Finding Meaning in Life After Academia - Lecture

One of the greatest challenges with leaving academia is trying to find a sense of meaning in life after years of believing that academic work is somehow more valuable than any other kind of work. This frustration can manifest itself in generally despondency about the void you can feel without academic work and second, unhappiness with how meaningless your everyday tasks are at your new job.

What can you do to prepare?

In this lecture, Dr. Elizebeth Segran will discuss

  • Deconstructing your time in academia. Academia is sold as a bundled package of tasks and responsibilities:  teaching, close reading, research, public speaking.  Take time to remember about what drew you to the academy in the first place and consider the daily tasks that you most enjoyed doing.
  • How to give yourself time in your new career (and to give yourself at least a year for things to get better).
  • How you can use your time outside the office to volunteer, do freelance projects or lecture.  Within academia, there are often no boundaries between work and life.  In the non-academic world, you do not need to depend on your day job to be your sole source of happiness.  While it is unlikely that you will find work that fulfils you in exactly the same way that academia did, you can piece together a life that includes all of the same elements, rearranged slightly differently.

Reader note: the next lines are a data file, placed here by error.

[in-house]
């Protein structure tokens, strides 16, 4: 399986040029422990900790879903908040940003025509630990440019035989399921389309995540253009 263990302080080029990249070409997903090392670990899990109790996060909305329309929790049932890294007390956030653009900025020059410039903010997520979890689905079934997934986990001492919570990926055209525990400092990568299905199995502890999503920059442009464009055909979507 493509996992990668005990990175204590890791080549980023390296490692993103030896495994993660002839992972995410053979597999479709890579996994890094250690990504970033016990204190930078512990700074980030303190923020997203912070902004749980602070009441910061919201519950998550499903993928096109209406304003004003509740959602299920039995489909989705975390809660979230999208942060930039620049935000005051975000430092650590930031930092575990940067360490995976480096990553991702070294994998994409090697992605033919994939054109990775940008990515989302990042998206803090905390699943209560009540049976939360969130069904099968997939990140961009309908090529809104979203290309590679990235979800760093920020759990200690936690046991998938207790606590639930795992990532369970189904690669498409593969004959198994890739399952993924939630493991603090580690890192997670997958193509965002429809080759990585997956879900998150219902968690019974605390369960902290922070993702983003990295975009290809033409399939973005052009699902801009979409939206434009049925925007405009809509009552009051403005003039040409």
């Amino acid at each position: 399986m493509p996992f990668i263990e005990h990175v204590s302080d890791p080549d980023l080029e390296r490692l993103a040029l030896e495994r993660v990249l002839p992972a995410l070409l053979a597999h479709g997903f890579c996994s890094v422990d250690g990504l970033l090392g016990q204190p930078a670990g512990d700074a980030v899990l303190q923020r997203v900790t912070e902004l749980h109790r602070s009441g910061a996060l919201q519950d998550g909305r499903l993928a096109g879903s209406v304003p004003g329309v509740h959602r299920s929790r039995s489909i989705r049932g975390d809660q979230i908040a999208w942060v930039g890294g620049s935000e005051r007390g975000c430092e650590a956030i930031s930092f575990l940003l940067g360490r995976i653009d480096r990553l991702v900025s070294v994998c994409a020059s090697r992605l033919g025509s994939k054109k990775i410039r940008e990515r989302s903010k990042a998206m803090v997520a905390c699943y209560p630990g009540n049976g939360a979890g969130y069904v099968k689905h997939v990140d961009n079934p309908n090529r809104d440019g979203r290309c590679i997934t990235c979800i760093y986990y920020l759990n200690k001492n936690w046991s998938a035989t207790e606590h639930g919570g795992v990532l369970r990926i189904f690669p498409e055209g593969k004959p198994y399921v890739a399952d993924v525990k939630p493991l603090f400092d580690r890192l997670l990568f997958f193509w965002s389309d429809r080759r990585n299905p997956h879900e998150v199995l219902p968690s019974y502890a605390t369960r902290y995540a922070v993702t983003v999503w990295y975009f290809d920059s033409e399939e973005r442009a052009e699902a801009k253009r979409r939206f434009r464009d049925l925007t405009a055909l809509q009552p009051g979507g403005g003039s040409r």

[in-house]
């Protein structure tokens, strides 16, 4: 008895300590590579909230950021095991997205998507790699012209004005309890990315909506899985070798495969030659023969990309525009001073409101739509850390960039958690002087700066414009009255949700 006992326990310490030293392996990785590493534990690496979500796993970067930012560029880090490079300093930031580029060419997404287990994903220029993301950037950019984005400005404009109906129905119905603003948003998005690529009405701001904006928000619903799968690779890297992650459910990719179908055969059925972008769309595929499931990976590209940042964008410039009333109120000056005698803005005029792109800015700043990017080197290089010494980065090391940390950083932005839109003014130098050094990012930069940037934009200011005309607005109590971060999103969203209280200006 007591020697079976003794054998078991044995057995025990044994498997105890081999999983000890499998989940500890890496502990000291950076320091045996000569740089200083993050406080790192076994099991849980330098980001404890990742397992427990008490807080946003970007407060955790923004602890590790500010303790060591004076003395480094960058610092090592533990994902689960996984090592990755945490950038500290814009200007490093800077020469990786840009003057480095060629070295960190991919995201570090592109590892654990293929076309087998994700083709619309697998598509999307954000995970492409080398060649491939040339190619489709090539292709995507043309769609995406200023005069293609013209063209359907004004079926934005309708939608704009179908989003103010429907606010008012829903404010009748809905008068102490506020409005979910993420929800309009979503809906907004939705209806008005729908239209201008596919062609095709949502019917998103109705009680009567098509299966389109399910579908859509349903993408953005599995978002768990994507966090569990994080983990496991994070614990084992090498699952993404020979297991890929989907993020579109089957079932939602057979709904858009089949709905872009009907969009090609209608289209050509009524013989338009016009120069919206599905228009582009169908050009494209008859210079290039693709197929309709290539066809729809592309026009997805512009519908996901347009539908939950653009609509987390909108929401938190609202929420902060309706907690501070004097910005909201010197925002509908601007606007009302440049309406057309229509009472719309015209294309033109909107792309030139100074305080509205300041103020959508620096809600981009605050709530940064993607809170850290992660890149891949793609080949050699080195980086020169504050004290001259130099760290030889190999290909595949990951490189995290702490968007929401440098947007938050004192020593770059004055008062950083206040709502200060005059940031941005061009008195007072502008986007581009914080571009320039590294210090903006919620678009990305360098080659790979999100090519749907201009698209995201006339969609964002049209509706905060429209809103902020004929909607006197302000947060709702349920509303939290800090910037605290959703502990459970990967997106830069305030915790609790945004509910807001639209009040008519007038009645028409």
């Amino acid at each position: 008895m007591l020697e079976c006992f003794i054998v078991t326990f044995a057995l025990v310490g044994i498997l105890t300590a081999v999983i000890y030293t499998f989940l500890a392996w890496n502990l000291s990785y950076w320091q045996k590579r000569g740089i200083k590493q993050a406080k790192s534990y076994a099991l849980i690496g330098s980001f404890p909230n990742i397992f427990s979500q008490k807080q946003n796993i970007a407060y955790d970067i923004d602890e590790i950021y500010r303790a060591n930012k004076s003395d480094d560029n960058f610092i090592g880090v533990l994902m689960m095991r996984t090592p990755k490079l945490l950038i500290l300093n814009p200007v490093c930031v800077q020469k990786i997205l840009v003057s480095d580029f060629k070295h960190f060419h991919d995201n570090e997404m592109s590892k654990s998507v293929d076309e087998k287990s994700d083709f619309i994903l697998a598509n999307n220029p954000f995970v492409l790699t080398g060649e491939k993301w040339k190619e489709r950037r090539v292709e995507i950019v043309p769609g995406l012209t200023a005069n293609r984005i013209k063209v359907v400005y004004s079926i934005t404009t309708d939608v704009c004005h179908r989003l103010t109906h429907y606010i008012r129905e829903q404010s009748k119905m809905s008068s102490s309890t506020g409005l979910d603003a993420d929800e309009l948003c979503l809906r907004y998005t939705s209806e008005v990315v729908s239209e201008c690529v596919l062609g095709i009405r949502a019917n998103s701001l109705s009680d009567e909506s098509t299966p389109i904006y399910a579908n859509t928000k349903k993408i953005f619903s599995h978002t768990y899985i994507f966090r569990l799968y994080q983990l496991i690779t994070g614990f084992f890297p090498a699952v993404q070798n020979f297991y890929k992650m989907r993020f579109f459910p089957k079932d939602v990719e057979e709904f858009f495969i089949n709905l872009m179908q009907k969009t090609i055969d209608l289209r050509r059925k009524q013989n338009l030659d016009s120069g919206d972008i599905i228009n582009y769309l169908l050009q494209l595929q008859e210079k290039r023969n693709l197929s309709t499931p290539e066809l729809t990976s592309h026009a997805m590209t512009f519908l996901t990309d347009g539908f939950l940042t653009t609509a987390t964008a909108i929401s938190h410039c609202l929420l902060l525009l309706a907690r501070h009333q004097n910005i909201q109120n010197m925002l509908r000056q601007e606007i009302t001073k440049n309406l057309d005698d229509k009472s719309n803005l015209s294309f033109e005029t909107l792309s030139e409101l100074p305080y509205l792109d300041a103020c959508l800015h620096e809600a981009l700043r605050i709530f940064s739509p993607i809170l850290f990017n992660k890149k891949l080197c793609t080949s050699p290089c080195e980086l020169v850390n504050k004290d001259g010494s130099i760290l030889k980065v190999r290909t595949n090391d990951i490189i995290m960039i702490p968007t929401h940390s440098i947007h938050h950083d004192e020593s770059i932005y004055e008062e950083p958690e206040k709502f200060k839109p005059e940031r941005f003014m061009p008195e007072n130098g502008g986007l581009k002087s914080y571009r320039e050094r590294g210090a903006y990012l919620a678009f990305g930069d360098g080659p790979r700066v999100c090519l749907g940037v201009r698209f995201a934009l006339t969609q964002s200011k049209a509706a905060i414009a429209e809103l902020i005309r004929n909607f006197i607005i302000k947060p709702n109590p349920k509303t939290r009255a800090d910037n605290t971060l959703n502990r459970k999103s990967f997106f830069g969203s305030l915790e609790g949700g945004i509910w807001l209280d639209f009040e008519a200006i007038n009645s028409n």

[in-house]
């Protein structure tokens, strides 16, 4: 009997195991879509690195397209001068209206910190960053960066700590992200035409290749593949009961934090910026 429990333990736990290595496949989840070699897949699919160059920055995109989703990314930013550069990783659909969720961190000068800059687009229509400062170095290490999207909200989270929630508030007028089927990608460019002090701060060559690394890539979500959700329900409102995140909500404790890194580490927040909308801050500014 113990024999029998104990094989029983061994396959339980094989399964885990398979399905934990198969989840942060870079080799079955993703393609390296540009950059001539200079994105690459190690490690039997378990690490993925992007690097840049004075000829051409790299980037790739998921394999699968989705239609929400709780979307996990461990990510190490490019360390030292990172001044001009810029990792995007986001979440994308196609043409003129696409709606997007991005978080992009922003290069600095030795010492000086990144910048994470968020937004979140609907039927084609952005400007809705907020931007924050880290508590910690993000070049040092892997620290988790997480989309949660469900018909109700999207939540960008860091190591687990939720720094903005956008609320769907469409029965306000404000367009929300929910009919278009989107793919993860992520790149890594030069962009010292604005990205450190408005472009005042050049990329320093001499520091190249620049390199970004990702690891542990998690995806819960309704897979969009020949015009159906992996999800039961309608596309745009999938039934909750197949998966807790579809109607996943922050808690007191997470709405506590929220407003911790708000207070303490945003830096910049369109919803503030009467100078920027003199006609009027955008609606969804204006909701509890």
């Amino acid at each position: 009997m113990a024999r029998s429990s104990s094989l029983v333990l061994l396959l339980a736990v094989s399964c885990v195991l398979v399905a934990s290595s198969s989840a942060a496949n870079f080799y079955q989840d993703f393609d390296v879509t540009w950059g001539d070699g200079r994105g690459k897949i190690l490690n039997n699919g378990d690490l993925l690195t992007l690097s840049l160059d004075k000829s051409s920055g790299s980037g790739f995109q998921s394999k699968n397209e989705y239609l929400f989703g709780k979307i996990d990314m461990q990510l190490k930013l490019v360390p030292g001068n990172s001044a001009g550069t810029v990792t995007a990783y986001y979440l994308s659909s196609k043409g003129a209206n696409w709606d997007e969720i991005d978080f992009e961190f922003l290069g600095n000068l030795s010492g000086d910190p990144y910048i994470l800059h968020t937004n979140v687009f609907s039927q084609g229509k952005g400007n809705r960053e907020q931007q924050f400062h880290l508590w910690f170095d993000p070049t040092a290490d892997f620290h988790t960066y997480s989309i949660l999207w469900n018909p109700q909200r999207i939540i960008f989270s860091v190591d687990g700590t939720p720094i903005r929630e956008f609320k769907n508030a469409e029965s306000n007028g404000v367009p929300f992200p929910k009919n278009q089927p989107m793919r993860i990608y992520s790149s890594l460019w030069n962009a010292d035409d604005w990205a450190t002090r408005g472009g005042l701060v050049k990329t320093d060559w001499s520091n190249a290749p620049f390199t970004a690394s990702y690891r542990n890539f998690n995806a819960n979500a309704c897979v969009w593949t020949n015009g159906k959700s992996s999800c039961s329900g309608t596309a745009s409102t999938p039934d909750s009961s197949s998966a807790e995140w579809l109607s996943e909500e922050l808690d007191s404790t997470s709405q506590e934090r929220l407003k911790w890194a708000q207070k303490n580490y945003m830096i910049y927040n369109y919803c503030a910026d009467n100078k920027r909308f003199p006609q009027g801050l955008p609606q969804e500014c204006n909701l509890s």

• How to recalibrate your expectations and think of ways of pursuing their passions and interests in diverse ways, rather than through a single career.

 

Elizabeth Segran is a writer, whose work has been published in a range of publications including Foreign Affairs, The Nation, The Atlantic and Salon. Her book, The River Speaks, was published in 2012 by Penguin Books.  She received her Ph.D. from the University of California, Berkeley in the field of South and Southeast Asian Studies with a Designated Emphasis in Women, Gender and Sexuality.  She is an expert on India, having devoted a decade to studying its history, literature, culture and gender dynamics. She is a global nomad who grew up in Brussels, Paris, Singapore, Jakarta and London before moving to New York to attend Columbia University. She currently lives in Cambridge, MA with her books.